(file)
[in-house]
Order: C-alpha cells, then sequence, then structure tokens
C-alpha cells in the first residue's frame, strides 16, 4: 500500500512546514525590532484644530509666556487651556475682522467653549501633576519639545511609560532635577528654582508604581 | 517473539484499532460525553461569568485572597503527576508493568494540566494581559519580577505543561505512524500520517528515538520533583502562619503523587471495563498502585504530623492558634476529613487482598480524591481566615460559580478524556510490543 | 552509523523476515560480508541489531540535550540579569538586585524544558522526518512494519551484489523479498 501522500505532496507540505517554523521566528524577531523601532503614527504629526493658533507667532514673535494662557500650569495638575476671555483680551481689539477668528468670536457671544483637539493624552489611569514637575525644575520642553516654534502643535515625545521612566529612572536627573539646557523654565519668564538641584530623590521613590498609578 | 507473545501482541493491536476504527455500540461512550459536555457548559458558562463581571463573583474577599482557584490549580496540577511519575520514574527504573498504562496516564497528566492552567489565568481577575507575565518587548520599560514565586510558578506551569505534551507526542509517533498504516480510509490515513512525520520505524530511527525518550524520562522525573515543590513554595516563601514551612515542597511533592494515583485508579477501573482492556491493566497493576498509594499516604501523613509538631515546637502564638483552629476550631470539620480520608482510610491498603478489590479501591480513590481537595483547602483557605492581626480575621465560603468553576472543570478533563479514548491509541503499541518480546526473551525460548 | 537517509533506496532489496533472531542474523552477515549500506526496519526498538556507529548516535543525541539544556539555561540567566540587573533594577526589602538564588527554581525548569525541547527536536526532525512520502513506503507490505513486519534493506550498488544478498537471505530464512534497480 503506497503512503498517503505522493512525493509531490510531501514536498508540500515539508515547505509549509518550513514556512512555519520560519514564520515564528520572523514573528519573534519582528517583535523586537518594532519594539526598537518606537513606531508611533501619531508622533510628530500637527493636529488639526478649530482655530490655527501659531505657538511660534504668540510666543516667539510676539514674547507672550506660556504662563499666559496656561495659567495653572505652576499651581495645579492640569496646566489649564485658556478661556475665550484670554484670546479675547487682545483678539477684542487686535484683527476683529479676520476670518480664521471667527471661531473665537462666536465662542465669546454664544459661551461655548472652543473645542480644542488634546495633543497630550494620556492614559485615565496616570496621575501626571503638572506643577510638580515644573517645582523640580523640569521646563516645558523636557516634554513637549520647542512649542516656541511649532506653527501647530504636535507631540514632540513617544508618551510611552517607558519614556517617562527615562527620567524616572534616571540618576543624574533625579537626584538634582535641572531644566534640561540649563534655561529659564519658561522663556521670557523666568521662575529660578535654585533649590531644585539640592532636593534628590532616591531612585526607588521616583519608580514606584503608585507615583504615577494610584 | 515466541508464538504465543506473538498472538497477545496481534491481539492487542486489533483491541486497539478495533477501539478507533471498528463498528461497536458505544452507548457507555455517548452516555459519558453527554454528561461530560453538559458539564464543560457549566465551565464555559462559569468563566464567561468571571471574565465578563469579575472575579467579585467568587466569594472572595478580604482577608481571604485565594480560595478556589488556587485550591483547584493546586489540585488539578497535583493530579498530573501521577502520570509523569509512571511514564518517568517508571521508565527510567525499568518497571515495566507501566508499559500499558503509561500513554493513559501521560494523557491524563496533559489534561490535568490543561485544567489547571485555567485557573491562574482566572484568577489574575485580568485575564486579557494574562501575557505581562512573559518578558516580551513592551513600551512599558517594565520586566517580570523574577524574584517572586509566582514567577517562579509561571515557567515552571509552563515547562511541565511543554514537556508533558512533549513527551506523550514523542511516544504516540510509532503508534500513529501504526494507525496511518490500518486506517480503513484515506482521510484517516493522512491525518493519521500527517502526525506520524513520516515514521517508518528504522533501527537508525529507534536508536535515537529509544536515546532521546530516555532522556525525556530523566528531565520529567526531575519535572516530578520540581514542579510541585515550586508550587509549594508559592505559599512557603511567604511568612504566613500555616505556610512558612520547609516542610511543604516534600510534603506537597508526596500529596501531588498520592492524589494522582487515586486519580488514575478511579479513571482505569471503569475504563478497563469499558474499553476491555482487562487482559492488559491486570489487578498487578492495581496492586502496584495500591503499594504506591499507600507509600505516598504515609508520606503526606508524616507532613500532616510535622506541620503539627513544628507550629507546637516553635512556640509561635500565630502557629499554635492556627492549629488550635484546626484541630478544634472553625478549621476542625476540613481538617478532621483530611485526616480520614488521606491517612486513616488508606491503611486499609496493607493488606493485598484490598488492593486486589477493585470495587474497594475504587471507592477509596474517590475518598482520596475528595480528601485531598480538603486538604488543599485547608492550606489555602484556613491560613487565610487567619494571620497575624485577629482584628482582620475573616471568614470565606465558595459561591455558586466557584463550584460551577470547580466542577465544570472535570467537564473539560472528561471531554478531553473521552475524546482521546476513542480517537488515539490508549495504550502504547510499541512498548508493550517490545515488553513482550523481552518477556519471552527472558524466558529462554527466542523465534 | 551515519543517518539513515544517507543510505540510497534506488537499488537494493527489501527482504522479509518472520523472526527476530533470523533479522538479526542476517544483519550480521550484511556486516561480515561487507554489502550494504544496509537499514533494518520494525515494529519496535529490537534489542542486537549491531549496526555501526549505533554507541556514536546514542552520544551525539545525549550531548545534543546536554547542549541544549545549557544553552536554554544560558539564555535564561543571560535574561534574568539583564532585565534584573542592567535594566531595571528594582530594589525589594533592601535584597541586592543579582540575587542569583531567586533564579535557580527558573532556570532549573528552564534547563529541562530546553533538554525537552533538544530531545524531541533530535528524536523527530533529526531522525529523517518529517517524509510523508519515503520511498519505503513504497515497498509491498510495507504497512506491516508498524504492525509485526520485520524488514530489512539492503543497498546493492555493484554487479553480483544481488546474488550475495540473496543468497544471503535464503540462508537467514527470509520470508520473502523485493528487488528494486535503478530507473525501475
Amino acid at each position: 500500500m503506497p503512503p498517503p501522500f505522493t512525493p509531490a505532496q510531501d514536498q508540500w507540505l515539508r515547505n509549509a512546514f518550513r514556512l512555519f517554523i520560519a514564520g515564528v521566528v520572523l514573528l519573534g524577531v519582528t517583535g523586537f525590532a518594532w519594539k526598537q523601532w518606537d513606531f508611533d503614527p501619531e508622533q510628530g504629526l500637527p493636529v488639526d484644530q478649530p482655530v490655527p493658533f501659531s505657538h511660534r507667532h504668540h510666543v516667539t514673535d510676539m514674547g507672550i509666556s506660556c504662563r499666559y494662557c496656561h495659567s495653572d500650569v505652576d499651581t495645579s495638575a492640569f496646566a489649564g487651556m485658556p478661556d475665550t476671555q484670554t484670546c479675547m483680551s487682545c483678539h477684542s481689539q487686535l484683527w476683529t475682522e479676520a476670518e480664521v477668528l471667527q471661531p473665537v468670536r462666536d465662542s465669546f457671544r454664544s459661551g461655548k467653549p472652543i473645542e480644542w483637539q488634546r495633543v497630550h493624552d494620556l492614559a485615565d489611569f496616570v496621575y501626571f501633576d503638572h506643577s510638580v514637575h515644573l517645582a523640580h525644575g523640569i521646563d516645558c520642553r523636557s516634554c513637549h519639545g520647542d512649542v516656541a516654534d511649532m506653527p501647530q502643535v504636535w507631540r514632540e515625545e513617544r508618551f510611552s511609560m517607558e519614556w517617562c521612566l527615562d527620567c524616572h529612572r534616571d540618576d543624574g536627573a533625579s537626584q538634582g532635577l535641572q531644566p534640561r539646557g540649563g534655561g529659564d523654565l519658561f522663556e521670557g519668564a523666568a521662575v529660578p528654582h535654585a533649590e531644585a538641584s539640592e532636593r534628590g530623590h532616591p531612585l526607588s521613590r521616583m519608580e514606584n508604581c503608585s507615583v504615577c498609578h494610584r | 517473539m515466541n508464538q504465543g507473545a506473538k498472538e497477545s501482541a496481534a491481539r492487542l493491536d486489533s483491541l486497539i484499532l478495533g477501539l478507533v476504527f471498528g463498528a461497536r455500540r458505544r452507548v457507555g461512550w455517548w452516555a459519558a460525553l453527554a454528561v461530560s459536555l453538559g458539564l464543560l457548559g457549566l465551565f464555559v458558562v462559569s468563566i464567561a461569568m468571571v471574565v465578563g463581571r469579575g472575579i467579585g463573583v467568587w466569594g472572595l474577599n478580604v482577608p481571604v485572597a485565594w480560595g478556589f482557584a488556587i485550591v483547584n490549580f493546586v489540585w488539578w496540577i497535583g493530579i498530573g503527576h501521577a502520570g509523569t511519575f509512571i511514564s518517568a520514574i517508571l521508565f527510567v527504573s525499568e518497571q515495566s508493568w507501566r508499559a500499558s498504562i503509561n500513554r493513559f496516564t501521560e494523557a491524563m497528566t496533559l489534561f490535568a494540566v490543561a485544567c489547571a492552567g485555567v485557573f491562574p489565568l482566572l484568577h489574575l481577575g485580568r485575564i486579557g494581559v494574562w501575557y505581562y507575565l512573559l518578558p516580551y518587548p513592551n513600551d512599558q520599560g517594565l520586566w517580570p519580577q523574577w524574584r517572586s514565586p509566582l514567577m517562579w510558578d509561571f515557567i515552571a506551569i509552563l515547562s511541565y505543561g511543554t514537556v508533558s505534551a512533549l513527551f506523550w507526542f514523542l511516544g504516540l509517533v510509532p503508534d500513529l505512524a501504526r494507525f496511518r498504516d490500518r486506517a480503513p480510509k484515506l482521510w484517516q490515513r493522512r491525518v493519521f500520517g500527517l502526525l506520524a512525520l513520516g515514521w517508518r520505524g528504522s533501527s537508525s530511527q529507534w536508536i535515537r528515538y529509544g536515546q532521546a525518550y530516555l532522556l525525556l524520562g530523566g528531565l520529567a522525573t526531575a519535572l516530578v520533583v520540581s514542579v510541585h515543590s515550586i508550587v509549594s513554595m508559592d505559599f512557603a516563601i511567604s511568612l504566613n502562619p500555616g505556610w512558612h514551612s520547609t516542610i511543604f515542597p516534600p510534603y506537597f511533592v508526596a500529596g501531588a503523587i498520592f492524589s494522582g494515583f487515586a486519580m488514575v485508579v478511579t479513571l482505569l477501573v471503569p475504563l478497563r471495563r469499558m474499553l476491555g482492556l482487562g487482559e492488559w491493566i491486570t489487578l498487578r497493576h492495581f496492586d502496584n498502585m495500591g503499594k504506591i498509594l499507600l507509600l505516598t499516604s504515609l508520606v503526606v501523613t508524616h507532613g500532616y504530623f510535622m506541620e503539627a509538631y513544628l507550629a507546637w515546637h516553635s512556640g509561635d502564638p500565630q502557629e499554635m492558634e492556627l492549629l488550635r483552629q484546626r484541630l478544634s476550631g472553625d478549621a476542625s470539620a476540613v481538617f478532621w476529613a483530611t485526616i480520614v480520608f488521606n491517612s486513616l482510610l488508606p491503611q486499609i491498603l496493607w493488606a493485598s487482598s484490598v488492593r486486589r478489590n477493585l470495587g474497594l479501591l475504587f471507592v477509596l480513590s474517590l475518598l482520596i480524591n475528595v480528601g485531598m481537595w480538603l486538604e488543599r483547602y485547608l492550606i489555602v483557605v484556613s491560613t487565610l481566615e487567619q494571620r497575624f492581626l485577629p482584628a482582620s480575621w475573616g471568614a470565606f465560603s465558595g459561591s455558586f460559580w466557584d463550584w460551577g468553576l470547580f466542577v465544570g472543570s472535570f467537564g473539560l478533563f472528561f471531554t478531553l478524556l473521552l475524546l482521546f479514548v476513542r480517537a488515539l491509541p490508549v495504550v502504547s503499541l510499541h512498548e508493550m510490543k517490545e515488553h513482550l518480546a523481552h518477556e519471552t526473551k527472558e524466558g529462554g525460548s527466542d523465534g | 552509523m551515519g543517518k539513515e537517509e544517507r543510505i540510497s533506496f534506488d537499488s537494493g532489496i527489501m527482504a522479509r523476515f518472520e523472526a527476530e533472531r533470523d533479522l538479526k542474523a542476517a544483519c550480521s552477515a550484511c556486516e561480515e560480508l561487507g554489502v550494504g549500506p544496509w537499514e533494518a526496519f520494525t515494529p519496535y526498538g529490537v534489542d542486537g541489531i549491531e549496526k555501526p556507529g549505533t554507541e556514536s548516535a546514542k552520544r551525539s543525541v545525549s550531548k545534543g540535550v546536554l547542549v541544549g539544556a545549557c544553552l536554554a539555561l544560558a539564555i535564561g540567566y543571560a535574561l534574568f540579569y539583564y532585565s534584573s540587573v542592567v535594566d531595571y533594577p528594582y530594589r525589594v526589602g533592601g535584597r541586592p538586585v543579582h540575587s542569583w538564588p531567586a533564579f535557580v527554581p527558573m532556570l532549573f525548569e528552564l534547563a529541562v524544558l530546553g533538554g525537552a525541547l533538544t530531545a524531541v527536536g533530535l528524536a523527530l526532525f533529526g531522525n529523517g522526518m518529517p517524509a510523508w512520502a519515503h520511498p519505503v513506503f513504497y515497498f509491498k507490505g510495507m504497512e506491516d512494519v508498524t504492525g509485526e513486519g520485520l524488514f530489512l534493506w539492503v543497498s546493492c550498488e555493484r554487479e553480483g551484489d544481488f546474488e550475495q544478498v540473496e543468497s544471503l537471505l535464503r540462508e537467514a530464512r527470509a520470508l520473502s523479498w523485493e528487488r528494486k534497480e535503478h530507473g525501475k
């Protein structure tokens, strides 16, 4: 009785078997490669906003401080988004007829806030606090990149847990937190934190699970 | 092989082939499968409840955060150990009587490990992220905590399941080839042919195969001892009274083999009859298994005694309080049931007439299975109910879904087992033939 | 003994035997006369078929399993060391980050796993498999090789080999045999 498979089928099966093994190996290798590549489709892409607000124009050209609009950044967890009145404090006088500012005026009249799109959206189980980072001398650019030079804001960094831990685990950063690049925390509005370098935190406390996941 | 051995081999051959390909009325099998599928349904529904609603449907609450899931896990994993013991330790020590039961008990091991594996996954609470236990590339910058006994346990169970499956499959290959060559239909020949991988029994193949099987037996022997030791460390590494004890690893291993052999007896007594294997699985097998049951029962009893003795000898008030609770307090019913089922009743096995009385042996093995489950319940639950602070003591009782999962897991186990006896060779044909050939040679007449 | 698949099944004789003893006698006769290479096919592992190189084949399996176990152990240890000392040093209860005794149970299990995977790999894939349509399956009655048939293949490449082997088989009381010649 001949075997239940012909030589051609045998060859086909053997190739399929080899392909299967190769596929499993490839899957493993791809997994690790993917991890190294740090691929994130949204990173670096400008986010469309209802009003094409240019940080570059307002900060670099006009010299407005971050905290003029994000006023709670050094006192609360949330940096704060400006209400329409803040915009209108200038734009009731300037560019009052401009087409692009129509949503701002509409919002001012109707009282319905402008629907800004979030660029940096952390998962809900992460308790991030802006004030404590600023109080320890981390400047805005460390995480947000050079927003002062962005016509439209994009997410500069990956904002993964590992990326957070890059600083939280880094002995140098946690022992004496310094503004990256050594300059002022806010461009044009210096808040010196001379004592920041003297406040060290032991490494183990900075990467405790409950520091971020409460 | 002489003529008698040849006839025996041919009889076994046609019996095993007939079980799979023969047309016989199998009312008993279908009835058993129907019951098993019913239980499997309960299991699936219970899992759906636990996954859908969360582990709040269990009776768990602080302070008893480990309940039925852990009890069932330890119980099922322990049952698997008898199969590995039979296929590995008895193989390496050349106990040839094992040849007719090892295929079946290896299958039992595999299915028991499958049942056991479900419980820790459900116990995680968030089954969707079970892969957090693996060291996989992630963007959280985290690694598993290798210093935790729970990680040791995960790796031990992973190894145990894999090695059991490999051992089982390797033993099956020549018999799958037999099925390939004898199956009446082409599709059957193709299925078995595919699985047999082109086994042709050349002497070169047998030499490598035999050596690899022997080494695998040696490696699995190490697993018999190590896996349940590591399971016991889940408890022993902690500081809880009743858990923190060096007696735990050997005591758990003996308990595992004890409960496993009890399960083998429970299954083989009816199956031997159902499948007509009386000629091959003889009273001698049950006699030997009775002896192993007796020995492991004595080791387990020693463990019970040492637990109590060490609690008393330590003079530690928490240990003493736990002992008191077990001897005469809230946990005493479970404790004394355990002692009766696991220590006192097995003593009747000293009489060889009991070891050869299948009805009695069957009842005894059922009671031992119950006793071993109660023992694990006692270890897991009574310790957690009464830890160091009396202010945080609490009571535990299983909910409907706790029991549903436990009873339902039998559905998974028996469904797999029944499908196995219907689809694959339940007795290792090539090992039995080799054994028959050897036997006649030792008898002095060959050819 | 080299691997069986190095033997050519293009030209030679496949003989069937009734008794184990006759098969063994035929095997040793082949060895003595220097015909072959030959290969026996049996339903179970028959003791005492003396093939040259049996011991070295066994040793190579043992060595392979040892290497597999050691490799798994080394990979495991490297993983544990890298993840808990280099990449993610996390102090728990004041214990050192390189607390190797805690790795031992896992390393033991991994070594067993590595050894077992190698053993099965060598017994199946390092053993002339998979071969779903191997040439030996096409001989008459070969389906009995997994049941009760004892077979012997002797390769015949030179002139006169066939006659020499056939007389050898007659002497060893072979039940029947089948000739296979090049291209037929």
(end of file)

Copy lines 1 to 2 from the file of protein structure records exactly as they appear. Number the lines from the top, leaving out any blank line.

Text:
[in-house]
Order: C-alpha cells, then sequence, then structure tokens